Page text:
Published in News

Thailand May End 52-Year-Old Afternoon Alcohol Ban to Revive Restaurant Industry and Boost Tourism

Published on: Jul 7, 2024 12:07 AM

The Push to Lift the Afternoon Alcohol Ban in Thailand

Thailand's government is considering lifting a long-standing afternoon alcohol sales ban to support struggling restaurant operators amid an economic downturn. This initiative comes as representatives from the Restaurant Business Club submitted a letter to Prime Minister Srettha Thavisin, urging for measures to help restaurants survive the challenging economic climate.

Rising Costs and Struggling Businesses

Restaurant operators highlighted rising operating costs and increasing prices of ingredients as major challenges, leading to many business closures. They specifically called for the removal of a 52-year-old regulation that prevents alcohol sales between 2 PM and 5 PM.

Government's Response

During a Cabinet meeting at Nakhon Ratchasima Rajabhat University, Bangkok-born Prime Minister Srettha Thavisin addressed the issue: “I will consider it (the lifting of the afternoon ban on alcohol sales). The government is trying to promote tourism, hoping they will also earn more income.”

Sorathep Rojpotjanaruch, Head of the Restaurant Business Club, stressed the need for urgent relief measures to prevent further business closures. He noted that operating costs have surged by 50%, while ingredient prices, including those for milk, eggs, and vegetables, have risen by 20% to 30%. Sorathep highlighted the decline in customer purchasing power in recent years, citing the sluggish economy and increased ingredient prices, alongside expensive electricity fees.

Impact on the Restaurant Industry

In 2019, Thailand's restaurant industry generated an estimated 420 billion baht in revenue, accounting for about 7% of the gross domestic product (GDP). This revenue was initially projected to grow by another 4% to 5% this year, but growth has slowed since April, leading to more restaurant closures, according to Sorathep.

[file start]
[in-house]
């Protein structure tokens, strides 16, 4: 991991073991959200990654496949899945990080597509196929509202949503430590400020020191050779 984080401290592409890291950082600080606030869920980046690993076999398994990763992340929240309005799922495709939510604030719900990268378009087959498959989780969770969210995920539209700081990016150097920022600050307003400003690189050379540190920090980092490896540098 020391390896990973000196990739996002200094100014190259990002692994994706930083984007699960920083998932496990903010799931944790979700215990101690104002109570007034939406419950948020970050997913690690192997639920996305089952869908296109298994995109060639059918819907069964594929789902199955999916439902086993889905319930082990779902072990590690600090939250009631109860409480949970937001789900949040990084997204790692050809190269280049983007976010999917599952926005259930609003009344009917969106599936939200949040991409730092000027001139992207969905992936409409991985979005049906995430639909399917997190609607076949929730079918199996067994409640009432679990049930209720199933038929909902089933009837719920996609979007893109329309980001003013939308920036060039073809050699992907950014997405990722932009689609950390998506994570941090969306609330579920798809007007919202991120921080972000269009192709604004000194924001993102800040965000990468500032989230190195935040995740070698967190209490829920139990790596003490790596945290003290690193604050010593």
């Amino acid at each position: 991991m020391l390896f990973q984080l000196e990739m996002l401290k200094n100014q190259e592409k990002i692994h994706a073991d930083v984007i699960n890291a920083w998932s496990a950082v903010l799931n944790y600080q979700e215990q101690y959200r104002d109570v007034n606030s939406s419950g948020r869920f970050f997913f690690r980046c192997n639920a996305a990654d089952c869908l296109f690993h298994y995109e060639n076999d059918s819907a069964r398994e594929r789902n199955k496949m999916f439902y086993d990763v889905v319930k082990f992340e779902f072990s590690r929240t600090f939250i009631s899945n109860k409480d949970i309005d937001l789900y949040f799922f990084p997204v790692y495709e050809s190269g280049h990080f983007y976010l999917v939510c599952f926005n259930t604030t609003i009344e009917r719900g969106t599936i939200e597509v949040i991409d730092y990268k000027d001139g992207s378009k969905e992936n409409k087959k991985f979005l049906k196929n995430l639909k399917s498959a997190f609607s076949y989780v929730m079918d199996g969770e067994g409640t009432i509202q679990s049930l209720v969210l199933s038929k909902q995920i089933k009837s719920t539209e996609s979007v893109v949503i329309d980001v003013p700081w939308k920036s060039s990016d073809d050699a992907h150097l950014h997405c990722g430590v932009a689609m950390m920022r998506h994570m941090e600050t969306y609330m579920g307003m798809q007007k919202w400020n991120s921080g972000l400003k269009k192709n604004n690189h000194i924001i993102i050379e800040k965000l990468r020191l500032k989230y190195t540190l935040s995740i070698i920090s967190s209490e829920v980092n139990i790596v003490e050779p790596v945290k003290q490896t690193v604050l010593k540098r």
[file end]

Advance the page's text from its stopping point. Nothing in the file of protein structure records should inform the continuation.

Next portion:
“Small-scale vendors and food shops along streets are at risk of going out of business as they don’t have sufficient financial resources to stay afloat for long periods,” he added.

In addition to lifting the afternoon alcohol sales ban, the group proposed reducing building and land tax rates to alleviate financial pressures on businesses. They also suggested measures to support small and medium-sized enterprises (SMEs), such as allowing customers who request tax invoices from restaurants to claim up to 20,000 baht in tax deductions, while business operators could use the bills for tax deductions of up to 100,000 baht each.

Another proposal included a cash handout of 2,000 baht per person, to be spent over three months, exclusively on food through the Pao Tang app.

Historical Context of the Ban

The ban on retail alcohol sales between 2 PM and 5 PM was initially introduced by the coup regime of Thanom Kittikachorn in 1972 to prevent officials from drinking during work hours. This rule has remained in place ever since.

The Restaurant Business Club’s requests come at a crucial time as businesses grapple with the economic impact of rising costs and declining consumer spending. The government’s consideration of these proposals could provide much-needed relief for the industry, as reported by Bangkok Post.


The potential lifting of Thailand’s 52-year-old afternoon alcohol ban could provide a significant boost to the restaurant industry and tourism sector. Removing this restriction would likely increase patronage during the afternoon hours, leading to higher sales and improved financial stability for many restaurants. This change could also attract more tourists, who often seek flexible dining and drinking options, thereby contributing to the overall economy.

As businesses continue to face economic challenges, these proposed measures could offer vital support and help stabilize the industry. By addressing the rising costs of ingredients and operational expenses, restaurants would have a better chance to remain profitable and avoid closures. Additionally, the proposed tax incentives and financial support for small and medium-sized enterprises (SMEs) could encourage business growth and sustainability.

Moreover, the cash handout proposal, aimed at boosting consumer spending on food, could stimulate immediate economic activity, benefiting both consumers and restaurant operators. This holistic approach to economic relief demonstrates the government's commitment to supporting the restaurant industry and ensuring its resilience in the face of ongoing economic difficulties.

Overall, lifting the afternoon alcohol ban and implementing these complementary measures could create a more vibrant and sustainable restaurant industry in Thailand, fostering economic recovery and growth.


Source: Bangkok Post

Naipaporn Janbang Author
Property Content Specialist

Experienced content creator specializing in social media marketing, with a focus on the property market. Also, an SEO content specialist with over three years of experience in property marketing. Proficient in leveraging various digital channels to maximize brand exposure and drive engagement.

thailand tourism thainews alcoholban